Sunday, March 17, 2013

Petty Bourgeois

A comment on Louis Proyect's blog reads like this:
No shame in being attracted to the hallowed halls of bourgeois academia Louis, since those are your origins. Be a proud petty bourgeois dilettante! It helps worker-militants avoid the trap of middle class reformism wrapped in a red flag and should encourage them to become trolls like me living in their parents’ basement, masturbating with Playboy pin-up pictures when they aren’t playing keyboard proletarian revolutionaries.
Leave aside the gratuitous, adolescent attempt at humor (arguably more typical from Leftists), and consider only the beef against Mr. Proyect. He is a dilettante, a reformist, and a keyboard revolutionary, doomed to his fate because of "his origins." Mr. Proyect, unlike his semi-literate correspondent, is not a "worker-militant," but instead a member of the dreaded petty bourgeoisie. Horrors!

In the Marxist pantheon, the petty bourgeoisie are the lowest scum of humanity. Unlike the proletariat, they don't consistently contribute their labor, and unlike the true bourgeoisie, they possess no large amount of capital. Instead, they are to one degree or another declassed, i.e., not part of the productive economy except on the margin. The ultimate petty bougeois losers are the misnamed lumpen proletariat, otherwise known as bums. They are people who contribute nothing, and hence lack proletarian sensibilities like showing up for work on time. Likewise, students, who may rejoin the proletariat after graduation, in college are not "worker-militants," but instead are petty bourgeois wannabes who think they can improve their lot by studying hard. What fools!

The archetypal petty bourgeois is the small businessman--restaurateur, storekeeper, doctor, lawyer--who provides some small amount of capital and his own labor, and so excludes himself from the class struggle. The petty bourgeoisie don't work for The Man.

Neither Mr. Proyect nor I fit into any of those categories. I'm a college professor, which means I live off a paycheck. And Mr. Proyect--whatever his academic rank--has also been a salaried employee, despite leading a very scholarly and professorial life. We both work for The Man. Yet not only will Mr. Proyect's ignorant friend accuse him of being petty bourgeois, so will comrades in both the Socialist Workers Party and Socialist Action. What gives?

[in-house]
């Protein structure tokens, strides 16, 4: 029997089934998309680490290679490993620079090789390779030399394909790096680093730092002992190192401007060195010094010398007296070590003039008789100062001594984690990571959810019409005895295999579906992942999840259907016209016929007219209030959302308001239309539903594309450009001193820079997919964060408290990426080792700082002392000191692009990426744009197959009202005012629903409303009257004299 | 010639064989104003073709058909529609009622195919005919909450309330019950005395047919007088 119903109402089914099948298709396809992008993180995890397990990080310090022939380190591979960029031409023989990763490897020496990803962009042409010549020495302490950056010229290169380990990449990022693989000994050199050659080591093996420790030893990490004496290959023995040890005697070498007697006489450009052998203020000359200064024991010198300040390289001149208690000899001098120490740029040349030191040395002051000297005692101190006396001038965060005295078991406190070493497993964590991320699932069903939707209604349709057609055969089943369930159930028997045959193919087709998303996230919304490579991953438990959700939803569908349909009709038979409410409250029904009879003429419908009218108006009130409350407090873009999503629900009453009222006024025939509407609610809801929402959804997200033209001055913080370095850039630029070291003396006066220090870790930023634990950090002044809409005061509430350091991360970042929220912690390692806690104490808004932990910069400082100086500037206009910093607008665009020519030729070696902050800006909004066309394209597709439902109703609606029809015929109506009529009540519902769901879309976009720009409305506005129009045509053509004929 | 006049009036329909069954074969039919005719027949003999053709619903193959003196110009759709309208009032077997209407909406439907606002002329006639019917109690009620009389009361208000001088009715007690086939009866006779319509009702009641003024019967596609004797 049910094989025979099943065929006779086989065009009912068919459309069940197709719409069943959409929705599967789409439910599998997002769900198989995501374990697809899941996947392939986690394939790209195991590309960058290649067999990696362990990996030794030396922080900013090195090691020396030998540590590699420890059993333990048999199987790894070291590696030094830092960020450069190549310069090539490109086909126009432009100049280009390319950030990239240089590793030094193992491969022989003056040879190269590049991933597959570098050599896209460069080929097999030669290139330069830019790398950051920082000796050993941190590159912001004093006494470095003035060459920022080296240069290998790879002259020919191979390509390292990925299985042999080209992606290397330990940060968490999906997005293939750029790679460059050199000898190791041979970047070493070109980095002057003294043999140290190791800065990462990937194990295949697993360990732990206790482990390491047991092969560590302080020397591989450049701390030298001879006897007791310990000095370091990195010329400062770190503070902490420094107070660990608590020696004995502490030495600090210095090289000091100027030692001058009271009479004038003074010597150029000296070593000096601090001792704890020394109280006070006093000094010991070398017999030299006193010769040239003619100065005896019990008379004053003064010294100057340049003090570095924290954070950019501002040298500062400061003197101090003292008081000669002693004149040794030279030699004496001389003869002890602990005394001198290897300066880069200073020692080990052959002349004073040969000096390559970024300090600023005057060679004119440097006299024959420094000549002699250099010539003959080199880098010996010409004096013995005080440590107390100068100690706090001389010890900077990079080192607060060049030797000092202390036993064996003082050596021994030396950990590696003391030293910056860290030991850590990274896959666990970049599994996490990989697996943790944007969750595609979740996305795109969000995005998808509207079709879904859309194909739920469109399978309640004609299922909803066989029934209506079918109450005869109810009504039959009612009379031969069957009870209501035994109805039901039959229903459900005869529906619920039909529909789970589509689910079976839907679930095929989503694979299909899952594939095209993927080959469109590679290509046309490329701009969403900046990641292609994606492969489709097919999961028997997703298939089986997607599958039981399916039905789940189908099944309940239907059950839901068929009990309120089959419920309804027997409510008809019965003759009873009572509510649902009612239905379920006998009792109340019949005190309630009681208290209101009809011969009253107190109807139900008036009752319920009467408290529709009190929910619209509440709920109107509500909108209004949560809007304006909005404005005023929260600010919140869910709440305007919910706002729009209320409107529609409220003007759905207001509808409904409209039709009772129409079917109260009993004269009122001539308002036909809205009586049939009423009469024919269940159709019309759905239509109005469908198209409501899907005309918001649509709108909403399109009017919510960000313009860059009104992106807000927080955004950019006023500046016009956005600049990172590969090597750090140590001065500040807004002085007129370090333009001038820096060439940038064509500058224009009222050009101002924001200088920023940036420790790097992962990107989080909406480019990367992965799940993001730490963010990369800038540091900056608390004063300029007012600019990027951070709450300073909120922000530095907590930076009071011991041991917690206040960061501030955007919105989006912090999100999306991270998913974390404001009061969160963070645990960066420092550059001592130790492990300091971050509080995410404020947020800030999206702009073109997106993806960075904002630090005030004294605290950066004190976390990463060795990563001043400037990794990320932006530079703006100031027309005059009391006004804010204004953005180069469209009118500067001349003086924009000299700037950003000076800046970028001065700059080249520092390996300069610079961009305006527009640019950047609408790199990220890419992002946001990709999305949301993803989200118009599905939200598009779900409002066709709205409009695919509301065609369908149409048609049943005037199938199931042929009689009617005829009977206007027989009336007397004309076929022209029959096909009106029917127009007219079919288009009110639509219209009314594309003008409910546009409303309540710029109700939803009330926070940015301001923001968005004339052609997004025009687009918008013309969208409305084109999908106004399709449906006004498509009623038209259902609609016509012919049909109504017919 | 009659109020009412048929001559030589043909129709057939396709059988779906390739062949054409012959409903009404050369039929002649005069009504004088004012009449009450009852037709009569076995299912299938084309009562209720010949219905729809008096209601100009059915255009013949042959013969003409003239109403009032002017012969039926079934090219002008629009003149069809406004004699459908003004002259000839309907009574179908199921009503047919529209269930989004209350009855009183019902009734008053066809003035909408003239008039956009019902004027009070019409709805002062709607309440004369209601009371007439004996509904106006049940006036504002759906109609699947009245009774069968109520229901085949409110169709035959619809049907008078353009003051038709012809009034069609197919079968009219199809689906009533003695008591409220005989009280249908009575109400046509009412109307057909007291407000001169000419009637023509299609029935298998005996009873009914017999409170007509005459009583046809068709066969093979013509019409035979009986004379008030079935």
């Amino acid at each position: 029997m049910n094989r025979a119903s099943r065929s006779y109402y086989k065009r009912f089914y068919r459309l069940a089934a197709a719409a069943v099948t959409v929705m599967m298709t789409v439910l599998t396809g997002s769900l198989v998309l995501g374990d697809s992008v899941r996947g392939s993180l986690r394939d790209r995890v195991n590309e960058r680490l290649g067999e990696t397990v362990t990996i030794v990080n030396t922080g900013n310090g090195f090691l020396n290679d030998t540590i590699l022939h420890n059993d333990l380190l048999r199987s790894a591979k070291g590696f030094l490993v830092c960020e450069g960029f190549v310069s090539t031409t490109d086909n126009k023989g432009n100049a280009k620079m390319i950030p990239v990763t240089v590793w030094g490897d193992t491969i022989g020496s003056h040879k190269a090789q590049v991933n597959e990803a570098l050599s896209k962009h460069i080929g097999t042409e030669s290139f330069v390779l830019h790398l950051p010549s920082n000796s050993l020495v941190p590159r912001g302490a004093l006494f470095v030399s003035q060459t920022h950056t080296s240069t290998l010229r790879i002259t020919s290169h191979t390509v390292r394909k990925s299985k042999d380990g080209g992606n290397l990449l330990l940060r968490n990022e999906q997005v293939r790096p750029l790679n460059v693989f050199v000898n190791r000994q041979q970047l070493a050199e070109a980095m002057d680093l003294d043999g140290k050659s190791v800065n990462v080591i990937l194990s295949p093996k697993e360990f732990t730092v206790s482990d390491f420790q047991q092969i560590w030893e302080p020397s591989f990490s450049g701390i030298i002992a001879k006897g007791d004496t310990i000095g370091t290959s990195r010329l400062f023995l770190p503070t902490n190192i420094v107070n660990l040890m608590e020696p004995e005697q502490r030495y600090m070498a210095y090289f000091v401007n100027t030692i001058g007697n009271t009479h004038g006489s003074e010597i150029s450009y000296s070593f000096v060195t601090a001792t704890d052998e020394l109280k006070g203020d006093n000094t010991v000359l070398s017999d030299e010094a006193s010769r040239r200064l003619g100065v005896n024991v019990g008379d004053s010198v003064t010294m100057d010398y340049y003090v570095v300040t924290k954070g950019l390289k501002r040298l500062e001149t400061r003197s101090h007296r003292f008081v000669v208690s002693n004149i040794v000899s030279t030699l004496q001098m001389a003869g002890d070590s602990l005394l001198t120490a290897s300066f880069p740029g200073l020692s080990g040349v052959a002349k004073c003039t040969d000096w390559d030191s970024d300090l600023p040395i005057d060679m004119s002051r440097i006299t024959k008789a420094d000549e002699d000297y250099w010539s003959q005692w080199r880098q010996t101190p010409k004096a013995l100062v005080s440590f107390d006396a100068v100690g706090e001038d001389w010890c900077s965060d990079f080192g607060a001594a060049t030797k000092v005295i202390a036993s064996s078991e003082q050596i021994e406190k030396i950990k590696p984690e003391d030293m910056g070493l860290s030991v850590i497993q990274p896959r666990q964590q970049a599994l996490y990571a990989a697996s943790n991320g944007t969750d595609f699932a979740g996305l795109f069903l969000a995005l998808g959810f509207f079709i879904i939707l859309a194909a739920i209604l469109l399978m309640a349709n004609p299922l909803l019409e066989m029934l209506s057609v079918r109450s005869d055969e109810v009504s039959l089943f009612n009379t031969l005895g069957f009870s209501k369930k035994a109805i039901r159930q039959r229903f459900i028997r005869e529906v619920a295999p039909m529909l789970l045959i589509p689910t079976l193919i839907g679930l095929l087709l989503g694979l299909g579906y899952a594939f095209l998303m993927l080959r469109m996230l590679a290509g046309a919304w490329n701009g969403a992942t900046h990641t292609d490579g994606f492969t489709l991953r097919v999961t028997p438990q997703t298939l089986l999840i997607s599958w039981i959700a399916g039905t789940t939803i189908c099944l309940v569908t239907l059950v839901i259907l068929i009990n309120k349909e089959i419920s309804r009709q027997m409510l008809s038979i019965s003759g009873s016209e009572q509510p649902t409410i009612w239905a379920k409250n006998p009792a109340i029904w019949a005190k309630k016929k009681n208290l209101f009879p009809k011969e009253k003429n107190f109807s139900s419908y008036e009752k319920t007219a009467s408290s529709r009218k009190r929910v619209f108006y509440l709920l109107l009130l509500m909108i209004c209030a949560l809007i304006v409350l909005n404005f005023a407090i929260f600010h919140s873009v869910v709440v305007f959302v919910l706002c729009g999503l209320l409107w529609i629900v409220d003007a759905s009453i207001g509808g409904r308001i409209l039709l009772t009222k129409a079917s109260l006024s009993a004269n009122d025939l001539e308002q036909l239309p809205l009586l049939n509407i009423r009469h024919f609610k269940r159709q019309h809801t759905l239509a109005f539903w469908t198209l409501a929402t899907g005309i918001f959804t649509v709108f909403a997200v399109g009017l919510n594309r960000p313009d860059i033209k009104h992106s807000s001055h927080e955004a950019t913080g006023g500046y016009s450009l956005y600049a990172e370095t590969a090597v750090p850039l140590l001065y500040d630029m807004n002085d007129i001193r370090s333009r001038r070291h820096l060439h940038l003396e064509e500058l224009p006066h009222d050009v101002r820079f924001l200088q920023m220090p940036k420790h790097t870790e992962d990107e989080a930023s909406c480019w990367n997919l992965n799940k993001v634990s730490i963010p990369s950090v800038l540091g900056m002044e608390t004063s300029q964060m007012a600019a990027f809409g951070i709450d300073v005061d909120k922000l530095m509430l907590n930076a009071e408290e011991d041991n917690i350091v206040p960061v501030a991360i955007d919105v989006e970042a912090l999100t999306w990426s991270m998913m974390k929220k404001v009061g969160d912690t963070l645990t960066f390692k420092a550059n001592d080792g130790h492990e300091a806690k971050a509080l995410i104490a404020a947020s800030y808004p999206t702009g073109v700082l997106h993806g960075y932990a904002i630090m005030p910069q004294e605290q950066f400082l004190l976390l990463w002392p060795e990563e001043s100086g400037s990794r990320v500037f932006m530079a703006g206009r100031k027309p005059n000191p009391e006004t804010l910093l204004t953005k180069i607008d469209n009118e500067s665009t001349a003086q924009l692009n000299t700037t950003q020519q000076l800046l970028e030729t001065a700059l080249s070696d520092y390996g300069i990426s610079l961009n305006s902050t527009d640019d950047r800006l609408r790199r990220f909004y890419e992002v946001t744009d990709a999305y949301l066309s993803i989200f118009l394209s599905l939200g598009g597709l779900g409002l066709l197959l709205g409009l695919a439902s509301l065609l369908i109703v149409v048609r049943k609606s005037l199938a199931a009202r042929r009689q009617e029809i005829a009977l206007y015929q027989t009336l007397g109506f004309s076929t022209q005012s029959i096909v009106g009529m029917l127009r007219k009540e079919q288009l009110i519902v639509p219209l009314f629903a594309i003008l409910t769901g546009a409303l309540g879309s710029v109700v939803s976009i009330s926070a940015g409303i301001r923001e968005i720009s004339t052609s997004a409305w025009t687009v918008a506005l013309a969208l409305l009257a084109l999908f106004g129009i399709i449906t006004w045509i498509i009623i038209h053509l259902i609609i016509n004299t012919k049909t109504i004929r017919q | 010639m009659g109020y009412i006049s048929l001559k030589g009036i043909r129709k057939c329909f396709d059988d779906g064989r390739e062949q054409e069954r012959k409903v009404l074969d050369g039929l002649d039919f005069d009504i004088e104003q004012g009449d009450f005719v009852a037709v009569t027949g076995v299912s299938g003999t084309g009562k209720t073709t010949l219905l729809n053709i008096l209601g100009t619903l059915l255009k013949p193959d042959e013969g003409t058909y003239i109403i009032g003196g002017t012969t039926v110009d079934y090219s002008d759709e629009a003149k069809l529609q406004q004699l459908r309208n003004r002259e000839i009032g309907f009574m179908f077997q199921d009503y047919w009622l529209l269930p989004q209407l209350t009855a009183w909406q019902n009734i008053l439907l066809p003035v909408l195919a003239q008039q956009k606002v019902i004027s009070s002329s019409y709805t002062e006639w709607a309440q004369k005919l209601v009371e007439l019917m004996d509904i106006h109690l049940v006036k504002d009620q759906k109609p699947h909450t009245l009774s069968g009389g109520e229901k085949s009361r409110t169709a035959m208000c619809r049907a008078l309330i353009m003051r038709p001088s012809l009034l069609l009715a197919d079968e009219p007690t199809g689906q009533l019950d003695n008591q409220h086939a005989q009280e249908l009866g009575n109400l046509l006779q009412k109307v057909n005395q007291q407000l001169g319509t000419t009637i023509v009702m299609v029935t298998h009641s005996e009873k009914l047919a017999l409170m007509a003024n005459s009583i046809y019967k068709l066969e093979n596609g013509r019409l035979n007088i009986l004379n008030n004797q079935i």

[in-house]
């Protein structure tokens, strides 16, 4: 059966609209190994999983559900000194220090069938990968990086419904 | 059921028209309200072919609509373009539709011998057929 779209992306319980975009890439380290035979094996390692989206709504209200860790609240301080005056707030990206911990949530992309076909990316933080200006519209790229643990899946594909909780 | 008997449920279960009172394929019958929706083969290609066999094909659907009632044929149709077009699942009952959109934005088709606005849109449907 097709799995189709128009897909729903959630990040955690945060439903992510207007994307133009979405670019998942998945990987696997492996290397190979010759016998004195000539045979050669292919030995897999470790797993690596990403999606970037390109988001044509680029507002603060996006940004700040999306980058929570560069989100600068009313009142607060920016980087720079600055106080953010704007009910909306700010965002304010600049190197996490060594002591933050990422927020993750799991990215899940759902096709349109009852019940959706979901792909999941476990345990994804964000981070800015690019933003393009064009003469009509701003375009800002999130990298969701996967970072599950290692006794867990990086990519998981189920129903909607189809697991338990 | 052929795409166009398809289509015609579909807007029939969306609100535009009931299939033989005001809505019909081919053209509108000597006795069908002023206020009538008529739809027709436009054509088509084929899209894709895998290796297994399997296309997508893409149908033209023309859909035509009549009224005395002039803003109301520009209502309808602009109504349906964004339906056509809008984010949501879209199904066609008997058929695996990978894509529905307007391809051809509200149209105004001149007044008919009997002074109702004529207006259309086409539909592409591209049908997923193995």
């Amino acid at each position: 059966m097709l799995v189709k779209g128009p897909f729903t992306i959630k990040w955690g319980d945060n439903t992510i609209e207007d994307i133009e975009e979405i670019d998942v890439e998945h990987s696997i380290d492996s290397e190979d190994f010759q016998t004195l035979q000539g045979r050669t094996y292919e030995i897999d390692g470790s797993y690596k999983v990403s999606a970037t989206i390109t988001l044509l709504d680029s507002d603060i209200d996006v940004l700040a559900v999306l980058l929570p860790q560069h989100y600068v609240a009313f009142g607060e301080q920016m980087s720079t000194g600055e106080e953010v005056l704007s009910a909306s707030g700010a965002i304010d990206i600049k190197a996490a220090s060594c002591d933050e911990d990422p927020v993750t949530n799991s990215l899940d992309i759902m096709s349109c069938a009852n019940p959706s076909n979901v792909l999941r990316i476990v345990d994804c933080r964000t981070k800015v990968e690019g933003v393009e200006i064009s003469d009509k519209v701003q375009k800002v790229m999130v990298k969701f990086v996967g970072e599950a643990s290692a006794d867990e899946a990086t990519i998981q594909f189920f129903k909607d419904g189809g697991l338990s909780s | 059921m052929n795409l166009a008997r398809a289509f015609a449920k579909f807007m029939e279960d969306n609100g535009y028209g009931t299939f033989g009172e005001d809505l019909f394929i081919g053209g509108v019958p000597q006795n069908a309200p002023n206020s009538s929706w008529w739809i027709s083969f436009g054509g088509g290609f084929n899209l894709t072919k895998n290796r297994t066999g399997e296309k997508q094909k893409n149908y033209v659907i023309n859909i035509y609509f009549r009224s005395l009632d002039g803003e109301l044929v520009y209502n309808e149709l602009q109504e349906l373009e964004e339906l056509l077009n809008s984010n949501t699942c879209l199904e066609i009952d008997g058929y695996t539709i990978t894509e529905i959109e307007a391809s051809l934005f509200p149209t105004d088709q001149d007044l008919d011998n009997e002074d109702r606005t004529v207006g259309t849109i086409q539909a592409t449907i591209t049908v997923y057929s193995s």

Marxists consider only two factors of production--capital and labor. The former is provided by the capitalist, and the latter is contributed by the worker. Apart from the supposedly few in number petty bourgeoisie, never the twain shall meet. Proletarian attitudes are formed as a supplier of labor, and the worker who realizes that all he provides is labor is a worker possessed of class consciousness. The problem is that most people are not class conscious--that is, they believe that some virtue in their personality--skill, intelligence, diligence, good looks--renders them more qualified for a job than just any old shlub.

College professors are particularly prone to this disease. After all, by definition a professor must be expert in a scholarly discipline, and therefore must have made some investment in his future. Likewise, Marxists acknowledge the existence of a so-called "professional class"--engineers, accountants, etc.--who clearly have their jobs because of some acquired skill. These people have petty bourgeois tendencies. In other words, their positions really do depend on something they bring to the table, and not just their labor.